When progressives abandoned that vision at the end of the '60s, they lost something precious and necessary. The left could no longer speak convincingly to individuals and groups who did not share its iconoclastic assumptions. The economic interests of many of those "Middle Americans" whom Richard Nixon and Ronald Reagan lured to the GOP clashed with those of the pro-business right. But the left's grammar of protest, with its emphasis on rights for distinct and separate groups, failed to mobilize an aggrieved majority.

Those of you from Georgetown, please give my thanks to your articulate Professor Kazin for putting my feelings into words. Often times many progressives talk about the national move to the right in the past 30 or 40 years, there's a lot of talk about the Conservative political/propogandic machinery and infrastructure that has been built since the 1950s. I refuse to believe that after all of the momentum we had from the 1930s through the end of the 1960s that we (progressives) contributed nothing to our demise in the time period since. This article spells out the fact that AMERICAN POPULISM AND PROGRESSIVISM HAS LOST SOMETHING IN THE PAST 40 YEARS, IT HAS LOST CREDIBILITY, IT HAS LOST ITS ROOTS IN AMERICAN VALUES AND THAT AMERICAN VALUES LINKED WITH COMPASSIONATE LIBERAL PRINCIPLES MAKES PROGRESS, RATHER THAN COMMUNISM, ANARCHISM AND ANTI-AMERICANISM LINKED WITH LIBERALISM. This rant is over.


This weekend's protests reveal a global unity and consciousness that revolve around peace. I'm against war in Iraq. I'm for a global anti-terror crackdown. I'm against tyrants of all stripes and varieties. Most of all, I'm for the prosperity and preservation of the United States and of those ideals most central to its existence. In seeing the weekend protests I'm turned off by every reference to George W. Bush as Hitler, George W. Bush is not Hitler. To claim that the U.S. is acting like Nazi Germany dishonors the people who were victimized by Nazi aggression and inhumanity. By saying "BUSH IS HITLER!" you loose credibility, you give your rhetoric dung-pile value and shoot the peace movement in the foot. The point of protest is to impact policy makers, to affect how they make a decision, BUSH = HITLER banners do not help the cause of anti-war Congressmen who are the ones with the power to make decisioins. Name calling gets us nowhere in a debate about a serious issue. A debate about an invasion of Iraq is not about Bush, or Saddam, or Tony Blair, much less Hitler. A debate is about principles, intelligence and resolutions to a problem. In other words, what does the peace movement say after "NO BLOOD FOR OIL?" I think its time for the peace movement to offer a solution. We cannot make the case for Saddam, Saddam is no good, we have to make a case for the Iraqi innocents, the principle of sovereignty, the reality that a world cannot be run by the chaos that is "preemption." We have to make the case against empire and imperialism, we have to make the case against attacking first, orphaning babies unnecessarily and sending young men and women to fight an old man's war. We must not give the light of day to stupid, shallow arguments that have nothing to do with war, Hitler is not Bush and the U.S.A is not Nazi Germany. If, as anti-warriors, we presume that the U.S. is the evil empire then we'll just be cut down by the hawks... We must not make anti-war mean anti-American.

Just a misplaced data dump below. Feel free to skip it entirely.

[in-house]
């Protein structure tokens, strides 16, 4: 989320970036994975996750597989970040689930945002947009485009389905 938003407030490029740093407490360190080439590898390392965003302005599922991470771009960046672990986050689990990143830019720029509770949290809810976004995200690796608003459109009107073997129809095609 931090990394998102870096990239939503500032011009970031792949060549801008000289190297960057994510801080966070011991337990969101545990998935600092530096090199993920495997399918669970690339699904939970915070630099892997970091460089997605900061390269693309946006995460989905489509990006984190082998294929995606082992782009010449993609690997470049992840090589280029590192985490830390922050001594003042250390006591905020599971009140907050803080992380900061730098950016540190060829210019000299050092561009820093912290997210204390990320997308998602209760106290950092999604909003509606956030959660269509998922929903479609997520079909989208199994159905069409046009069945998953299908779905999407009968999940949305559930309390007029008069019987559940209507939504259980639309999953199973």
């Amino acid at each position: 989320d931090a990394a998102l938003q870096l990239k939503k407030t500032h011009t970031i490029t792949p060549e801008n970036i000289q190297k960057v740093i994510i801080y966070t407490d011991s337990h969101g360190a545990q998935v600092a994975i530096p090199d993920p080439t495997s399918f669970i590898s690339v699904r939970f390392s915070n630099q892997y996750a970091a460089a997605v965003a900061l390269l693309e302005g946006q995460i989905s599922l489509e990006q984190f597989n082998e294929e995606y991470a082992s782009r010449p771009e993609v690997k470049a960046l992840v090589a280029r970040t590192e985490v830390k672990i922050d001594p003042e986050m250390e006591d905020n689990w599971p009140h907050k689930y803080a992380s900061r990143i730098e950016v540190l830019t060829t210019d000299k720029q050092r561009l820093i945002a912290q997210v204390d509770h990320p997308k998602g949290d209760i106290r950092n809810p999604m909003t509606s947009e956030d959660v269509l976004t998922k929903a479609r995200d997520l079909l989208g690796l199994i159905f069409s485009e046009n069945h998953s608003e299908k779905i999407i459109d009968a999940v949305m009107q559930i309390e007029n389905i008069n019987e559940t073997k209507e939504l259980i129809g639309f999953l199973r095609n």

Sunday, February 16, 2003

For a few minutes here, Sunday, the Columbia University web site was turned into a pornographer's heaven. The CU website, one of the most secure in the world, was cracked, hacked, and turned into "CUMSPLATTER.COM: A Fresh Cum-Guzzling Slut Fest." The Columbia University Acis force got on the job quickly and shut down the site in 15 minutes. Bummer. It was fun while it lasted...